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Sue Orchard

Posted by Joan Phaup
Scoring techniques, test delivery options, item generation and the intricacies of translating tests into different languages were among the many subjects covered during the Association of Test Publishers’ Innovations in Testing Conference last month.
Curious to know in particular about issues relating to test translation and localization, I spoke briefly with  Sue Orchard of Comms Multilingual about her perspective on the conference:

Were there any particular themes that emerged about translation and localization?

More and more organizations in North America are looking at taking their certifications international. One of the main themes is whether these certifications and any related training and marketing materials need to be translated or not. Some organizations have decided to leave their materials in English. My response to that would be: Are you testing people’s knowledge, skills and abilities or are you testing their knowledge of the English language?
What are the key elements that make for a high-quality translation?
Preparation is absolutely key in ensuring a successful outcome. When creating exams, tests and assessments in the first place, it is important to write these with translation in mind. You should avoid jargon, complicated sentences, overcrowding of the text on a page and many other things. If the exams, tests and assessments have not been created with translation in mind, then this can cause problems during a translation project.
What do you look for in validating a translation?
It is very important to follow specific process steps to ensure the validation of a translation. The actual steps to be taken will vary from client to client, depending on their own capabilities, such as the availability of native-speaker Subject Matter Experts. When translating, localizing and adapting exams, tests and assessments, the steps to be taken will require much more work than for the translation of training or marketing materials, which just require translation into the language and proof-reading.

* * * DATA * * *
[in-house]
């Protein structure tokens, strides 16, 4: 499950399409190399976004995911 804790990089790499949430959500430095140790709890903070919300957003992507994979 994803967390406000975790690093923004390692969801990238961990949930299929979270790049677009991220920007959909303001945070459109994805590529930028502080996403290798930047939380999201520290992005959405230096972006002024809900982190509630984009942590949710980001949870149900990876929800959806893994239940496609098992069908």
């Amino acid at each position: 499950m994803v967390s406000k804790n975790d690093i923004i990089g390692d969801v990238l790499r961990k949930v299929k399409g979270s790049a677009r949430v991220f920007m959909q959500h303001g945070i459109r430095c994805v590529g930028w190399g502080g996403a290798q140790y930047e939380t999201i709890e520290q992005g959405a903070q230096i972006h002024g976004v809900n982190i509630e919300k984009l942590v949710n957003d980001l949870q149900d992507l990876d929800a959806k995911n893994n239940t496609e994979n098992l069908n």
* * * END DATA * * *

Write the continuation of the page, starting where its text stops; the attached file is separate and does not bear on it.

Going forward, what do you see as the key issues organization will face as they continue to expand their international and intercultural testing programs?

There are many issues that need to be considered by organizations that are looking to expand internationally. Should the exams, tests and assessments be left in English or translated? What about related materials such as training or marketing materials?
Should the certification remain exactly as it is in the original country, or should organizations attempt to get the certification licensed in the target market? Is the exam, test or other assessment culturally valid in the target country? Can it be localized and adapted or is it not suitable at all for people in other countries?
For more on this subject see the Q&A at the end of my previous post about Sue’s February 16 Questionmark web seminar on assessment translation and localization.